"The US military is preparing to 'evacuate' 40 million people in the (Gulf) region....under the pretext of toxicity, according to sources," taking them to "notorious FEMA camps, built around the country and resembling concentration camps or prisons...."

(Editor's NOTE: I do not know who the "sources" are and the veracity of this statement).

Citing sources she calls reliable, she adds that "if the seabed is fractured, then all gulf drilling will be suspended (and) will force the price of energy and gas to double worldwide within a few months." Only time will confirm if true, but already the situation is grim, with nothing in prospect for improvement, according to some reliable oil experts.

In readiness, Hoagland said the Coast Guard is calling up former officers and seamen, "offering enticements to come back into service quickly," and that "measurements at Venice and (New Iberia), LA are (already) showing health endangering levels of toxic hydrogen sulfides and benzene gasses." He believes evacuation will likely come or millions may die or suffer severe health consequences, because of toxicity in large amounts being emitted.

Again, whether or not true remains to be seen, but better to know the possibilities (even if exaggerated or proved false) than remain uninformed and unprepared for the worst. Under the best case scenario, this is an unprecedented environmental catastrophe, criminally covered up by Washington and BP.

Oval Office Cover and Capitulation to Corporate Predation

Obama's June 15 address was disingenuous, shameless, hypocritical and supportive of Big Oil interests, much like his backing for the Israeli Lobby, Wall Street bandits, Big Pharma, the insurance lobby, auto giants, agribusiness, defense contractors, and other corporate favorites, while endorsing big cuts in vital public benefits and services to show fiscal restraint.

Playing front man for BP, he didn't explain the cause or severity of the crisis in terms of its effects on the economy, ecosystem, and lives, welfare and health of Gulf state residents. Nor did he demand accountability for perhaps the greatest ever environmental crime, as a result of government-corporate complicity that neither this or any other disaster will change, and unless it does, profits will always supersede public welfare and ecological safety, externalities indifferently sacrificed without concern, no matter how severe. Obama, of course, is a front man for a human and environmentally destructive system, his pious rhetoric and brave face a shameless lie.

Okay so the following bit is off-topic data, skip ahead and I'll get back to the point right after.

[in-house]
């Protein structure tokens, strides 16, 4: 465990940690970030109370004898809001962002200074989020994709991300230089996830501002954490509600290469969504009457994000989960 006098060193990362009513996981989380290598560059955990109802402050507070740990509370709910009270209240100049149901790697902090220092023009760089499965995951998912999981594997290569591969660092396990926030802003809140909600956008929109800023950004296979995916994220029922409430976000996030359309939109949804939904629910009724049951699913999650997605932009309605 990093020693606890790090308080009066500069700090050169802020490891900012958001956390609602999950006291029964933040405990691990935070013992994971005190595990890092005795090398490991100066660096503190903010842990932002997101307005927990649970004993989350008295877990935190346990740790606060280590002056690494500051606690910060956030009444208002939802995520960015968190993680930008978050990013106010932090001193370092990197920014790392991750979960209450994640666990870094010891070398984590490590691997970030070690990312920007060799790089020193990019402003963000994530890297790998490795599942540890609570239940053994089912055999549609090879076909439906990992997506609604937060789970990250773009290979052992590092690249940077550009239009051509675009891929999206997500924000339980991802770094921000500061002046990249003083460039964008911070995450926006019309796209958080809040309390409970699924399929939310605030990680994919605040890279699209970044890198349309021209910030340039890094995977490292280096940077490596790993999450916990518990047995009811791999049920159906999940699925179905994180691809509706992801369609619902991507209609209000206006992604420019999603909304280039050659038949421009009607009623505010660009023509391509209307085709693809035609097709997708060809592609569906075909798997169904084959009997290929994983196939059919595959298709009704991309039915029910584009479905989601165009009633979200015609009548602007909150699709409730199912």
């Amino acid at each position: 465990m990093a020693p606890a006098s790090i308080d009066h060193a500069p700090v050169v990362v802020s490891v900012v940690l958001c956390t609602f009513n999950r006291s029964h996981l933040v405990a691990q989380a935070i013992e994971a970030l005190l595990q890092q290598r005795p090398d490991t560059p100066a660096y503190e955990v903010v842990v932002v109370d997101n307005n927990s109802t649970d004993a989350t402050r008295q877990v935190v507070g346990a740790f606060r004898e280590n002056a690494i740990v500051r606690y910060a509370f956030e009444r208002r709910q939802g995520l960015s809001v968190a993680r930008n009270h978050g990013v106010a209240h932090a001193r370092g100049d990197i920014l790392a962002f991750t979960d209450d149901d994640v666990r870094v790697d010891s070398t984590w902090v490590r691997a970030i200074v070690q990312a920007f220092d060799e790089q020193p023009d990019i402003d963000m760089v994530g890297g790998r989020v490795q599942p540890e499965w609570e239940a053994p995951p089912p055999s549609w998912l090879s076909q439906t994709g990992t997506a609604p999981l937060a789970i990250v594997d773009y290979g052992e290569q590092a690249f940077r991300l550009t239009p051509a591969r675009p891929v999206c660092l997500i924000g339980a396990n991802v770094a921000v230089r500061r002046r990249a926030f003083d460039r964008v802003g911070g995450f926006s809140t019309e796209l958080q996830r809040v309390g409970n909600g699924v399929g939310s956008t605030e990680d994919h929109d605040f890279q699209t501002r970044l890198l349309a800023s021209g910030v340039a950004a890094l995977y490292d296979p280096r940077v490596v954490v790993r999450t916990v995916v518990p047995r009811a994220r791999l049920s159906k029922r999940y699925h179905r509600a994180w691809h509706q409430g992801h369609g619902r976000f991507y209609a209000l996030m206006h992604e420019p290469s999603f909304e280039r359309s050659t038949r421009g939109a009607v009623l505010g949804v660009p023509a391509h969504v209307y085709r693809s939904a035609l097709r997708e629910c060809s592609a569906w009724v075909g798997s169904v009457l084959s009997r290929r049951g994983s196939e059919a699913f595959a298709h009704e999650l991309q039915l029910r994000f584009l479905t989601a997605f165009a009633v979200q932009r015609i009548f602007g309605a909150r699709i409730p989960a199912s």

To a nationwide audience, he said nothing about regulatory laxity, BP's disregard for worker safety, its shoddy history of dangerous practices, the disrepair of its equipment by cutting corners on maintenance and proper controls, years of manager warnings to top officials ignored about safety concerns risking serious accidents, employees pressured to be silent, say nothing, or be fired, and the company's single-minded pursuit of bottom-line issues, everything else be damned - to such an extreme that it got former EPA debarment attorney, Jeanne Pascal, to say after investigating company practices:

"They are a recurring environmental criminal and they do not follow US health safety and environmental policy. At what point are we going to say we are not going to do business with you any more, bye? None of the other super-majors have an environmental criminal record like they do."

So why did Obama provide BP cover from day one, and in his 18 minute nationwide address? Why hasn't he held a corporate scofflaw accountable, run the cleanup from the start, demand BP provide full information on the problem and cooperate with Washington in charge or face criminal prosecution, huge fines, and nationalization? Why hasn't the public been fully informed? Why do the administration, its officials, the Congress and Coast Guard work for BP instead of the other way around?

Why has he unquestioningly accepted all BP pronouncements on faith, including deliberately falsifying gush estimates - first, 1,000 barrels a day, then 5,000, then 25,000 - 40,000, and now 30,000 - 60,000 when reliable evaluations are double these numbers or higher and explain a problem that may turn the entire gulf and beyond into dead zones, as well as contaminate the entire Atlantic coast and waters well beyond?

Why hasn't he explained Coast Guard Admiral Thad Allen's offhand comment that most oil isn't flowing up BP's pipe but is "in communication" with the sea floor and surrounding formations, meaning it's gushing from multiple ruptures, perhaps more to come because of the enormous pressure eroding the well's walls? Why hasn't he announced that perhaps nothing can stop them short of technologies that don't exist, other than perhaps a nuclear option that might fail and magnify the problem as well as irradiate the Gulf and regional shorelines?

Why did he said nothing about noxious air and toxic rain if one or more hurricanes hit the Gulf? Why isn't he warning residents and providing help in case of the worst? Why doesn't he use the military for cleanup, restoration and other aid, and bring home US forces from Iraq and Afghanistan to do it?

Why does he repeat BP's lies, censor the media, conspire to destroy evidence, and keep the public in the dark when they have every right to know anytime, let alone when there's an unprecedented disaster affecting this and other nations?